Late last week, the Fourth Circuit Court of Appeals ruled against Moreno Valley’s unorthodox approach to approval of the controversial World Logistics Center.
The appellate court decision reversed a lower court ruling made in 2016, that sided with the city and Highland Fairview, the developer, and in the process, upheld an agreement between them to construct the massive center. The five environmental groups who joined forces in the original lawsuit, held their coalition together and jointly pursued the subsequent appeal against the lower court ruling.
To by pass CEQA requirements the Moreno Valley City Council first authorized the agreement with the developer and then sought voter approval for the plan in the hopes of making it exempt from environmental challenges.
Moreno Valley officials and the World Logistic Center’s developer had sought to leverage a 2014 California Supreme Court ruling to their advantage. The ruling said voter-approved development initiatives are generally exempt from the California Environmental Quality Act. They also sought to leverage a state election law they claimed permits municipalities to approve ordinances that are part of a potential initiative if signatures supporting the measure represent 10 percent of registered voters.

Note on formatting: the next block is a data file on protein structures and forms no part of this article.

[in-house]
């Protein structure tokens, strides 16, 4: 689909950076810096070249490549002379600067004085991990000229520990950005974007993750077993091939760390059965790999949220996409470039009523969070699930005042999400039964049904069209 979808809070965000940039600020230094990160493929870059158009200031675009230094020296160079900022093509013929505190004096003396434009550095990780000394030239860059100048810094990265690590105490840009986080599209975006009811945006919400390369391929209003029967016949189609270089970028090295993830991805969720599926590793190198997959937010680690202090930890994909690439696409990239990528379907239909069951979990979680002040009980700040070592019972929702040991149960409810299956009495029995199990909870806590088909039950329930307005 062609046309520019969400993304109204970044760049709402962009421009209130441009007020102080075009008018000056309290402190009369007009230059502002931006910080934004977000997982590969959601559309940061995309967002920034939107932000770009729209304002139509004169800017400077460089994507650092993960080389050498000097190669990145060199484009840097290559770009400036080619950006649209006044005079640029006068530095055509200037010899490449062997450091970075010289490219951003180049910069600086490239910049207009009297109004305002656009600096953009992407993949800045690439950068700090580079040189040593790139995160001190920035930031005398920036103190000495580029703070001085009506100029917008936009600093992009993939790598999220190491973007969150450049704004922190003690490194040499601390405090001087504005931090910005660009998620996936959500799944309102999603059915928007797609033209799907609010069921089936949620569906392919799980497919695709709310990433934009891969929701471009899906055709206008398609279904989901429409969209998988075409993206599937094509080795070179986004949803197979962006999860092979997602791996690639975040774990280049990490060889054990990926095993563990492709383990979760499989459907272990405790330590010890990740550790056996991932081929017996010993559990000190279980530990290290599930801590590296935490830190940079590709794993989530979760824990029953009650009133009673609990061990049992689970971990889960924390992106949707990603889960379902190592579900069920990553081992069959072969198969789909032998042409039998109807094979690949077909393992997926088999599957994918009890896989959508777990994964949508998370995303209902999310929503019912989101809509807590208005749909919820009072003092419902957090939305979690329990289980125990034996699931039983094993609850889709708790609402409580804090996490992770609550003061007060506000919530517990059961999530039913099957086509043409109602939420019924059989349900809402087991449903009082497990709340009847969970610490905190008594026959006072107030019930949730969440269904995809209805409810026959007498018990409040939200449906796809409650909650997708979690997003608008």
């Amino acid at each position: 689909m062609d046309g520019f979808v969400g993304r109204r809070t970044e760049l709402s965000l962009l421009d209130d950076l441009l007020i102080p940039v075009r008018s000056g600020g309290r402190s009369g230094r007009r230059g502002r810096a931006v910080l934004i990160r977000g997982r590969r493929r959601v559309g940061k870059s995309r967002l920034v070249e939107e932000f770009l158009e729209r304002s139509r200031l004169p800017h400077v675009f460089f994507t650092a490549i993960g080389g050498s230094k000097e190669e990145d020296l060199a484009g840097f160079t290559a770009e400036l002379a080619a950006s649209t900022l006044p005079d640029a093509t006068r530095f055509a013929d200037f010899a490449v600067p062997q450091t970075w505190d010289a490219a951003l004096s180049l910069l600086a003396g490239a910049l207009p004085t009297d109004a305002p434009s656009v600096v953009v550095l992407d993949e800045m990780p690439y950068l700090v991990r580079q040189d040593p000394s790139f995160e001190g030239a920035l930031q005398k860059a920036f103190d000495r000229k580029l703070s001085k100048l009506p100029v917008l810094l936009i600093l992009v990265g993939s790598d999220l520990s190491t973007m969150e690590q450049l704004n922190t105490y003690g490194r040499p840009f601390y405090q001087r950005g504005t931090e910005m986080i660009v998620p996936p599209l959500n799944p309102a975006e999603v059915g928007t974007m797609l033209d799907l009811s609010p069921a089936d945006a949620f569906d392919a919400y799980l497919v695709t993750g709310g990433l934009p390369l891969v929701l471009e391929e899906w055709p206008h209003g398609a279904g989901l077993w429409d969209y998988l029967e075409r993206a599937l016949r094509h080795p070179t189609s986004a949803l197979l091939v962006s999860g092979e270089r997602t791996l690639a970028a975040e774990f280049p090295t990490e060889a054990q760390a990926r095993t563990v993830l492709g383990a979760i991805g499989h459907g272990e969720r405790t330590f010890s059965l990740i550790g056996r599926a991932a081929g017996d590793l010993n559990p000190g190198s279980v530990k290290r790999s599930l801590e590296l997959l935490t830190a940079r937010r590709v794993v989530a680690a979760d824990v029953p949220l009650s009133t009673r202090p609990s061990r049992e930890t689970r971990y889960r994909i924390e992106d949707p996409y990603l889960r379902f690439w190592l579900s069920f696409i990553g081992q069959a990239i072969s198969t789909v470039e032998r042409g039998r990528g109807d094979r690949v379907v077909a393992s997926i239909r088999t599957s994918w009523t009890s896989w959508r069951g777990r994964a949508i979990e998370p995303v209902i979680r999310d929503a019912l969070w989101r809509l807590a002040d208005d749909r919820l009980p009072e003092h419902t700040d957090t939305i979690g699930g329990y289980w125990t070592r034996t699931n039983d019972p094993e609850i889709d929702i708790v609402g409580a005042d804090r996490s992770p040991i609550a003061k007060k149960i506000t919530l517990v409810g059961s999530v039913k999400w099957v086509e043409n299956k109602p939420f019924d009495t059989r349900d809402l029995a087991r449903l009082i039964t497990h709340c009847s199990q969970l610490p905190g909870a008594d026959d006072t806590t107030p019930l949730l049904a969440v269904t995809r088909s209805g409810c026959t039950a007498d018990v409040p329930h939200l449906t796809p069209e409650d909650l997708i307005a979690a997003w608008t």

Last week, the appeals court disagreed and determined that state law prevents cities from adopting development agreements by voter initiative. As a result, the judges directed the Moreno Valley City Council to set aside adoption of its World Logistics Center agreement.
Although city officials now claim the ruling will have no impact and the development will continue to move forward as planned, the environmental groups who sued consider their legal victory a significant setback for the 40-million-square-foot project.
This is the second setback for city officials and the developer regarding this project. Less than two months ago the Riverside Superior County declared the project’s Environmental Impact Report (EIR), void. A revised EIR was submitted and will remain available for review and public comment until September 7.
The revised EIR is available online at http://www.moval.org/cdd/documents/about-projects.html.